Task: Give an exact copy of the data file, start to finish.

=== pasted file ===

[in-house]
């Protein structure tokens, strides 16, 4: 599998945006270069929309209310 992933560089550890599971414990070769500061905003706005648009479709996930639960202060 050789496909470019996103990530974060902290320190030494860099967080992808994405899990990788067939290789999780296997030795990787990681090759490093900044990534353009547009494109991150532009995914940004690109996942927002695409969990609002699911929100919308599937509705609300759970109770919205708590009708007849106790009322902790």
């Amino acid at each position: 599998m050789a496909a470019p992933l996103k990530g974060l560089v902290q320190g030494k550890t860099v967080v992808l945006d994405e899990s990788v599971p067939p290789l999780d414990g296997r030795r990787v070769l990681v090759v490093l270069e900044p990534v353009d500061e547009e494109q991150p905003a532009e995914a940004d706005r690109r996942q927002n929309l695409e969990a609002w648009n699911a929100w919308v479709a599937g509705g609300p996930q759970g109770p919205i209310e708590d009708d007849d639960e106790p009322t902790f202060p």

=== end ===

[in-house]
């Protein structure tokens, strides 16, 4: 599998945006270069929309209310 992933560089550890599971414990070769500061905003706005648009479709996930639960202060 050789496909470019996103990530974060902290320190030494860099967080992808994405899990990788067939290789999780296997030795990787990681090759490093900044990534353009547009494109991150532009995914940004690109996942927002695409969990609002699911929100919308599937509705609300759970109770919205708590009708007849106790009322902790």
């Amino acid at each position: 599998m050789a496909a470019p992933l996103k990530g974060l560089v902290q320190g030494k550890t860099v967080v992808l945006d994405e899990s990788v599971p067939p290789l999780d414990g296997r030795r990787v070769l990681v090759v490093l270069e900044p990534v353009d500061e547009e494109q991150p905003a532009e995914a940004d706005r690109r996942q927002n929309l695409e969990a609002w648009n699911a929100w919308v479709a599937g509705g609300p996930q759970g109770p919205i209310e708590d009708d007849d639960e106790p009322t902790f202060p």